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Thursday, November 15, 2007

Review: Wraith


Wraith
by Phaedra Weldon

Zöe Martinique was just your average, single female, past 25, looking for love and/or exciting job opportunities. Until life handed her the dubious ability to travel outside of her body at will—which she turned into a career, hiring herself out as a literal spook. Industrial espionage, domestic surveillance, you name it—when she’s traveling she can see but can’t be seen…

Then one night things get out of hand while she is out-of-body: Zöe witnesses a murder. What’s worse, the killer is also a Traveler—and he most definitely not only sees her, but tries to pursue her.

To save herself, Zöe must somehow guide the very handsome detective assigned to the case to the truth without revealing herself. And with the help of her semi-psychic mom, a pair of gay ghosts, and her best friend (a Goth techno witch), she also has to figure out exactly who—and what—the murderer is, before he finds her and puts an end to her traveling—permanently.

Phaedra Weldon is an exciting, emerging talent on the Urban Fantasy scene. Her first novel, Wraith, is tightly plotted and fast paced with plenty of twists and turns. But her talent really shines through her main character, Zöe Martinique.

Zöe is the best kind of modern heroine: kick butt and strong with a soft underbelly. Zöe tends to act before she thinks and her impulsiveness may annoy some readers as well as her propensity for interjecting comments throughout the first-person narrative. I thought the latter was charming. Zöe is funny, sarcastic, outspoken, and her insights had me giggling more than once. She’s a breath of fresh air in a crowd of tortured, scowling paranormal characters.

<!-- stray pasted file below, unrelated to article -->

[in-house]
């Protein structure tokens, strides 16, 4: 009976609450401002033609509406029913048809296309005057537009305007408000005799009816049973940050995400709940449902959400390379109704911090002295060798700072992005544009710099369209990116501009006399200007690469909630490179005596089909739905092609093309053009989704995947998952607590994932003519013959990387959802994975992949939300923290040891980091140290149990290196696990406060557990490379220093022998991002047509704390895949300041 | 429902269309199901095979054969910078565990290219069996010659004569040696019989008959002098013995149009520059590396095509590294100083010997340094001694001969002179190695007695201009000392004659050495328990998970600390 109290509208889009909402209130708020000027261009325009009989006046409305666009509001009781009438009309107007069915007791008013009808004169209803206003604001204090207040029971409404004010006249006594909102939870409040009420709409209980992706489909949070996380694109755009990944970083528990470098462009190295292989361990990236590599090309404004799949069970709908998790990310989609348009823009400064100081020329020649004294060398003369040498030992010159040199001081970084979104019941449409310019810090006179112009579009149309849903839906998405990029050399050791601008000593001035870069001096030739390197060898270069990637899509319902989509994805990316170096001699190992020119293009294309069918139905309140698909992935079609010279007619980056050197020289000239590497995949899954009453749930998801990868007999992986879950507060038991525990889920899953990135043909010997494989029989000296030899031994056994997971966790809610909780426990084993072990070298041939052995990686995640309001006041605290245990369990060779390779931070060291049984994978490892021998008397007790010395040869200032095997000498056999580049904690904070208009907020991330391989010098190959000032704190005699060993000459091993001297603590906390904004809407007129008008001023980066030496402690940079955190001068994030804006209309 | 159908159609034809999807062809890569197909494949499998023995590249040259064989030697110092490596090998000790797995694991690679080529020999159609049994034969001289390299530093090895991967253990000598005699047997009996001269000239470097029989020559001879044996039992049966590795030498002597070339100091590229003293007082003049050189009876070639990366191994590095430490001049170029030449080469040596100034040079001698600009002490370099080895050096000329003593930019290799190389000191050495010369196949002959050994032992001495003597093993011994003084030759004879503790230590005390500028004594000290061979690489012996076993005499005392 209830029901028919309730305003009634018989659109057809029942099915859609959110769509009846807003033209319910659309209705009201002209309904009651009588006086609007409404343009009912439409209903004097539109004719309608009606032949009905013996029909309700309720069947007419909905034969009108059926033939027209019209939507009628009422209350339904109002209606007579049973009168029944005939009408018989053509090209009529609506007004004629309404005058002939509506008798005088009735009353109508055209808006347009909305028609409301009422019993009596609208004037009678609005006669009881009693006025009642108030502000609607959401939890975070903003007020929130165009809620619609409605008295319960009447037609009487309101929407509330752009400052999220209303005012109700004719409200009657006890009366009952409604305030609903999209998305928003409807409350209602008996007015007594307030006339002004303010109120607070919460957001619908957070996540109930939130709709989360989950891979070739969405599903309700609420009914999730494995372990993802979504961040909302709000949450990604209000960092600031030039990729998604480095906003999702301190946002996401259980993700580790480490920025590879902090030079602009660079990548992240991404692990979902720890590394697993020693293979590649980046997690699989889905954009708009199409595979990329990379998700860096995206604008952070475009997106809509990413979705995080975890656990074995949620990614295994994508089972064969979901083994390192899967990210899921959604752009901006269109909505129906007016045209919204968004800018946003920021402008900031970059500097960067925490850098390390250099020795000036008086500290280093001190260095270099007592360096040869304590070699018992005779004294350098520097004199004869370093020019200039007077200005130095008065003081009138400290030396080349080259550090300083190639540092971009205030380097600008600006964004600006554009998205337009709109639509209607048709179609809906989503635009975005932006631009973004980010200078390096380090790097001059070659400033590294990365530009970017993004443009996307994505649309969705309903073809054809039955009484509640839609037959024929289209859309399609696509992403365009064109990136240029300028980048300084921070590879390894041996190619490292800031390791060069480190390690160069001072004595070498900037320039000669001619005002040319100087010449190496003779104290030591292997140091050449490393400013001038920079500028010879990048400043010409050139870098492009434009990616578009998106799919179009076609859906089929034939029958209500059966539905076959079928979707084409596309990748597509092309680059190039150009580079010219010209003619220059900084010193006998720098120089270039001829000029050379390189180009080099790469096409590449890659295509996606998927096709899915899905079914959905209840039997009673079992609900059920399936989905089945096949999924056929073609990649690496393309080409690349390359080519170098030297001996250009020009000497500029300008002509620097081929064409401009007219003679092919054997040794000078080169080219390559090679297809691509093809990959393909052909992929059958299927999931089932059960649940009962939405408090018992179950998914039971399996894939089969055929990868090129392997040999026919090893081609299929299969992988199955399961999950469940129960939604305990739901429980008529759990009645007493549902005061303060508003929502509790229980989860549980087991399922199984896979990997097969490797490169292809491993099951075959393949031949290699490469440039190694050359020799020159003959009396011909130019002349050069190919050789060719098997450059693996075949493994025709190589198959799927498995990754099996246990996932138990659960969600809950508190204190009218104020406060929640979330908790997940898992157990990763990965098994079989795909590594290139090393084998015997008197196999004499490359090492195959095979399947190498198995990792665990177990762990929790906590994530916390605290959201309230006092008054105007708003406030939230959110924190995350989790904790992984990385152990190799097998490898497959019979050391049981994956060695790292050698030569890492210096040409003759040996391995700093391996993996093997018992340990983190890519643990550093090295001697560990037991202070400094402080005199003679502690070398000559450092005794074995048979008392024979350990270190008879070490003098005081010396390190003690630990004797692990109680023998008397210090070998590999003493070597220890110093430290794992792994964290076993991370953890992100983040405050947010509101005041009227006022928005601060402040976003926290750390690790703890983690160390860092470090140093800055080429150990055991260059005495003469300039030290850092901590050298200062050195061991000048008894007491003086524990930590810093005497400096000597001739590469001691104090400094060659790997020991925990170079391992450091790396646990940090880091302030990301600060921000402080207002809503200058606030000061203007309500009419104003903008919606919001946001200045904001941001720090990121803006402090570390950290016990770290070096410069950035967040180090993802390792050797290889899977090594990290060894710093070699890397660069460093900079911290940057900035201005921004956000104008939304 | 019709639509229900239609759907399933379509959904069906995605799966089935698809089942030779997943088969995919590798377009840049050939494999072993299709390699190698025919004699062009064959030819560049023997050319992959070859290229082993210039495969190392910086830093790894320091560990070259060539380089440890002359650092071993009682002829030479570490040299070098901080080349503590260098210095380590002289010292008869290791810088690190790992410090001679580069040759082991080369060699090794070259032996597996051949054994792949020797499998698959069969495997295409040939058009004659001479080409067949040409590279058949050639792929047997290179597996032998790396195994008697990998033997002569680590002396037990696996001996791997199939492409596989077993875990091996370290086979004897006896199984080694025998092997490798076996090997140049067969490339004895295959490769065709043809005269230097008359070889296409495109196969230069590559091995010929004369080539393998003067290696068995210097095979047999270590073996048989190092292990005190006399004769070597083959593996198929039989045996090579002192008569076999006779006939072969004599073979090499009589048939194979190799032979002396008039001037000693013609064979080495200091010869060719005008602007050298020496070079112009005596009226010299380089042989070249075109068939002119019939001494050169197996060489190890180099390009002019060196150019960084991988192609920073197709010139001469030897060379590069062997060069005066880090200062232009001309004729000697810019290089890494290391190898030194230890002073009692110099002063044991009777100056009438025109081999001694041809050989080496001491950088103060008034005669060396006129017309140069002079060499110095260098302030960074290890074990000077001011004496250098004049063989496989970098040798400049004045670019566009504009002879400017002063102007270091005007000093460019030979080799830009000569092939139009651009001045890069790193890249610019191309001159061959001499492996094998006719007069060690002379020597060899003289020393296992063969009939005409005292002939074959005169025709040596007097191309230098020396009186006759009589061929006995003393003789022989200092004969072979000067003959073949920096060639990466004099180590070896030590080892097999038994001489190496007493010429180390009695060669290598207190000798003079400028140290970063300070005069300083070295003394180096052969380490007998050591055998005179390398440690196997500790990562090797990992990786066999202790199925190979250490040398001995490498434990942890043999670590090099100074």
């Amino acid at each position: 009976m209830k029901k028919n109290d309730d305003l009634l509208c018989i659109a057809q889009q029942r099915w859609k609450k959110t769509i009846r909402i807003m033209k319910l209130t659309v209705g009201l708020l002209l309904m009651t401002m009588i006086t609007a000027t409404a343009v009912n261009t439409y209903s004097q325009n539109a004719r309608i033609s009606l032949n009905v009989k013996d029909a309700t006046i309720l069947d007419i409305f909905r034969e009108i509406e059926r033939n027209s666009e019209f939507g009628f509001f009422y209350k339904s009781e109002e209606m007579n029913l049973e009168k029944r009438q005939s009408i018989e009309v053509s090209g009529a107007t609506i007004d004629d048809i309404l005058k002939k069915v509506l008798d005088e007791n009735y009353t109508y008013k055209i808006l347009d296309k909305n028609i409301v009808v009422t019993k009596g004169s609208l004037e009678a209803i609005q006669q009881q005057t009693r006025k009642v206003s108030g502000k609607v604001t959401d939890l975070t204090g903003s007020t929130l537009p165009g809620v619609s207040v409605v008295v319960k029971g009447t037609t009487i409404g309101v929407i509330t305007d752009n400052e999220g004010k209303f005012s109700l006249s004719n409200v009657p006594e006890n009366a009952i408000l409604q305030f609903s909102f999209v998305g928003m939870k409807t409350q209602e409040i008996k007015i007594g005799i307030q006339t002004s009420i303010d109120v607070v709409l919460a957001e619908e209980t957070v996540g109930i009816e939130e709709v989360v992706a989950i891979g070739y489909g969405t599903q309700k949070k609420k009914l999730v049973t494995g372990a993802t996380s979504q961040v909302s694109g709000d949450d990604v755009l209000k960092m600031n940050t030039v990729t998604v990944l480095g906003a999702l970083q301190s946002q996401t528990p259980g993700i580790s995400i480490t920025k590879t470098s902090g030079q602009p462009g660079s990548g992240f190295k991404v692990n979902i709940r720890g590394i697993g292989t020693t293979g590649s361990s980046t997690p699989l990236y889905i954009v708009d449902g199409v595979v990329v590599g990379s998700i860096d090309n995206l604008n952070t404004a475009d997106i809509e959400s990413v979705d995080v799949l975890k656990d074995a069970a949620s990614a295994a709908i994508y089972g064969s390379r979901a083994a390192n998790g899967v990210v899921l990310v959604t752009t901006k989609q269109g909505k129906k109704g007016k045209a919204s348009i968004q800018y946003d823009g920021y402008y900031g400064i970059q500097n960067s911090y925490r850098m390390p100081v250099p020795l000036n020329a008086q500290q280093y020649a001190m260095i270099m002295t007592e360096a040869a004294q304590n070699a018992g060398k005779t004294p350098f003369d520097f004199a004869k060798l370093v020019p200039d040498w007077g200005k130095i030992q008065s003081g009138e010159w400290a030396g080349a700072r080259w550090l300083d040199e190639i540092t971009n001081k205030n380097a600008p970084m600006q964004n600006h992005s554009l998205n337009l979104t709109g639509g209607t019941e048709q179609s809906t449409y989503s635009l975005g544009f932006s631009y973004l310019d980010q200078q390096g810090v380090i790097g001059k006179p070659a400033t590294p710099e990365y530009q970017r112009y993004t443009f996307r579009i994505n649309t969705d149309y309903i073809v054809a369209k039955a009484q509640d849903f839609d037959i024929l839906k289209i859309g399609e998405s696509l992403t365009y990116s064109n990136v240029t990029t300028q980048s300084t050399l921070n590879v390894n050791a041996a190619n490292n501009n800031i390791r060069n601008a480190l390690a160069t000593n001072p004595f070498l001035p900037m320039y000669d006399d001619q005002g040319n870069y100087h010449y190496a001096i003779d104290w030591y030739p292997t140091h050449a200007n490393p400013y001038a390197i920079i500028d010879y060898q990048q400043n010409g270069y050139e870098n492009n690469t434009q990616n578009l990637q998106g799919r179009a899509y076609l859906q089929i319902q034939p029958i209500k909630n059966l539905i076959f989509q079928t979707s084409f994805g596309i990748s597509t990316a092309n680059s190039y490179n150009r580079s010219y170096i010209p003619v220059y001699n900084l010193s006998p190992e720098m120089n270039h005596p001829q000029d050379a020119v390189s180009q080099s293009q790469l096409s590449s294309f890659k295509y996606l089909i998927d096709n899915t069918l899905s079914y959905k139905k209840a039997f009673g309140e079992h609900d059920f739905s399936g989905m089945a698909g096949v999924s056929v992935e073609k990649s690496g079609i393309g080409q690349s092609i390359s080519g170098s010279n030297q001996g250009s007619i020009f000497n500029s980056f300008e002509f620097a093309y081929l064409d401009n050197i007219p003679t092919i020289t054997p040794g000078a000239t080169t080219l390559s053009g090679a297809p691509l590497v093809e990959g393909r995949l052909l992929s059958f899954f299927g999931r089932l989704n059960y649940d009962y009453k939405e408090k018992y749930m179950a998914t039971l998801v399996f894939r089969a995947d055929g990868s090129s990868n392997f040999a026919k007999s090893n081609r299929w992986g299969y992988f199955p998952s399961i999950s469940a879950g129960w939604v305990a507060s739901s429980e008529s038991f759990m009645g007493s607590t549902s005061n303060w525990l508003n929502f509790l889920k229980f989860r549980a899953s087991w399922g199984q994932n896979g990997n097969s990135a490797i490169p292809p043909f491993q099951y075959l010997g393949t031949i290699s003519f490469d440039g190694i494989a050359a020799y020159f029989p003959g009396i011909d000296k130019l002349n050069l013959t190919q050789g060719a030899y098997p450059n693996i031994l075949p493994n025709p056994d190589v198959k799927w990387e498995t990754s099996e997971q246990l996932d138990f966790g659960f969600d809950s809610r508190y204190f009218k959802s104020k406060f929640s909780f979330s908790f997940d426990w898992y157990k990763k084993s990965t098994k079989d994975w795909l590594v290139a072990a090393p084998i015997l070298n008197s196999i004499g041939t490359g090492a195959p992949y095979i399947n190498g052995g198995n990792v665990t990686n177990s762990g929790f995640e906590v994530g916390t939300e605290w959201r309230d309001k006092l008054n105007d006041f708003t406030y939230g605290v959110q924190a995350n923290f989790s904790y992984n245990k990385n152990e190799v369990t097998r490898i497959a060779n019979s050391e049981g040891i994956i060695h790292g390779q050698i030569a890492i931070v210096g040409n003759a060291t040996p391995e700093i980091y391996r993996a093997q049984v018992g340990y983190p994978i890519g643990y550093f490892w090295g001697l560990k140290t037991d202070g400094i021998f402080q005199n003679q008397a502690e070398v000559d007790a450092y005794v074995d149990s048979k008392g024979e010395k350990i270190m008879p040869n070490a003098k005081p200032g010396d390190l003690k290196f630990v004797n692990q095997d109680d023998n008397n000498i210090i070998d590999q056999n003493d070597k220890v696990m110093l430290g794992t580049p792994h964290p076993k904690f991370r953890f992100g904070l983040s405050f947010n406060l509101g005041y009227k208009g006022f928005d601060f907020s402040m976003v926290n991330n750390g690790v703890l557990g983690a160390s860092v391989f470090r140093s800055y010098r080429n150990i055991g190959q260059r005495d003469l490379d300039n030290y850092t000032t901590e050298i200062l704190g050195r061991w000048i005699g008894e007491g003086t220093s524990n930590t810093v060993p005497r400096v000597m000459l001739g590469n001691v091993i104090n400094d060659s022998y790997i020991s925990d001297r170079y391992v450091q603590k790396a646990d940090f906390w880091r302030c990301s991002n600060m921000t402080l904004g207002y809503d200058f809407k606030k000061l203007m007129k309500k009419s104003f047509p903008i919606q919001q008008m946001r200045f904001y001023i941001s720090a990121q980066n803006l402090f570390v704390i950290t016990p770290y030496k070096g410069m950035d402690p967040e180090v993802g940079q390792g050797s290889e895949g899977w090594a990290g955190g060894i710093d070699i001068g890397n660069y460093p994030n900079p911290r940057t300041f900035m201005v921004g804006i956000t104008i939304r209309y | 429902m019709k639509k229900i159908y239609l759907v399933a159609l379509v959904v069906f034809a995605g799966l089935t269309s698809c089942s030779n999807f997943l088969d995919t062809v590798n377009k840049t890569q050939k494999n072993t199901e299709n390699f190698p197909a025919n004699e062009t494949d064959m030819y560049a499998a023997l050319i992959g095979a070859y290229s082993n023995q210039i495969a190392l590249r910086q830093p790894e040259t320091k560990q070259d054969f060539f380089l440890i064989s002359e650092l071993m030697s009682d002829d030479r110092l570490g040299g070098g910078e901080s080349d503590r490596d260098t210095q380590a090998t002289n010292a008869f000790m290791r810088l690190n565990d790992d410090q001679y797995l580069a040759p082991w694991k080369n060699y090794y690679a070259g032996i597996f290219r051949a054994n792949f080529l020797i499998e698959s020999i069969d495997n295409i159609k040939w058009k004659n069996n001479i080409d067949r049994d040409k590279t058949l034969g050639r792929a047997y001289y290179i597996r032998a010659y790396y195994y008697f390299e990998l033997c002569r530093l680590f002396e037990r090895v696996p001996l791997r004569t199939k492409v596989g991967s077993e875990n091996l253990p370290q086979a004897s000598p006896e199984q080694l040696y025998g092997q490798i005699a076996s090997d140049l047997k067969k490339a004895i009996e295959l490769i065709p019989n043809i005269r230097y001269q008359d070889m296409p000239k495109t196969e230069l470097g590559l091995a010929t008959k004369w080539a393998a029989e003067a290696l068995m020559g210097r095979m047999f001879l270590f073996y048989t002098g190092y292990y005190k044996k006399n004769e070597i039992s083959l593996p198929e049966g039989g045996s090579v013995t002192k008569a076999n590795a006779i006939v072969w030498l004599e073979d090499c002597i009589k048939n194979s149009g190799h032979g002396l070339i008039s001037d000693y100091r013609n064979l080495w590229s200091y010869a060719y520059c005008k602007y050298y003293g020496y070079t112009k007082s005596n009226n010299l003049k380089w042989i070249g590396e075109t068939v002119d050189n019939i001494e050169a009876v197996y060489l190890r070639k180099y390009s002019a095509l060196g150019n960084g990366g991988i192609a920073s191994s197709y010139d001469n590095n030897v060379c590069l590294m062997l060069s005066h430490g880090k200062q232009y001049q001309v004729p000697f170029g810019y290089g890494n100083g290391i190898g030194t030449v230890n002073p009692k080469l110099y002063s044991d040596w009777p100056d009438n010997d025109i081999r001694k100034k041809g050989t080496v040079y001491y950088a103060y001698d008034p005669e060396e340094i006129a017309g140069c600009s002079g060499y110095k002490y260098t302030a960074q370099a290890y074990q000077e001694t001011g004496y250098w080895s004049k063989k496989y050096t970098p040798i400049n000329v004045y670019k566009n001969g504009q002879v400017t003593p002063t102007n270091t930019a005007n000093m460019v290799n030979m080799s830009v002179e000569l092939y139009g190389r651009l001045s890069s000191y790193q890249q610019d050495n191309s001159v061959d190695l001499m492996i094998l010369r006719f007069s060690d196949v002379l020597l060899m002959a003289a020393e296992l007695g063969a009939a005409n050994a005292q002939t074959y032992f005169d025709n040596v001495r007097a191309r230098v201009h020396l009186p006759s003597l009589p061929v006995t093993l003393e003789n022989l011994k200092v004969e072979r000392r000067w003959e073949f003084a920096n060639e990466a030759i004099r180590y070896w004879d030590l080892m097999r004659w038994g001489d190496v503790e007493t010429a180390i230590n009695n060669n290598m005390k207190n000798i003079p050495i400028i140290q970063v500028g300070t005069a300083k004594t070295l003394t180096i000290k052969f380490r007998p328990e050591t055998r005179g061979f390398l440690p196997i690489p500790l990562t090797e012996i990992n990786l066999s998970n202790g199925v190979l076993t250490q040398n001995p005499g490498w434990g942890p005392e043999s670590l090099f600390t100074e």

That isn’t to say that life is easy for Zöe. A painful event in her past still affects her daily life. She almost dies more than once, and a change in her power makes her doubt herself and who she is. But she gets through things with the support of her family and friends, and her own aplomb. All of that makes Zöe seem like an everyday woman. It’s easy for the reader to connect to her.

The romance in Wraith is a little light, but I suspect that will be remedied in future installments as Zöe’s dry spell is quenched with her detective, while a mysterious savior and the man of her nightmares wait in the wings, effectively making a potential love quadrangle. Ms. Weldon can’t write the sequel fast enough for me.

Wraith will appeal to Laura Anne Gilman fans as well as Urban Fantasy readers who also like Evanovich’s Stephanie Plum series.



Review by Daisy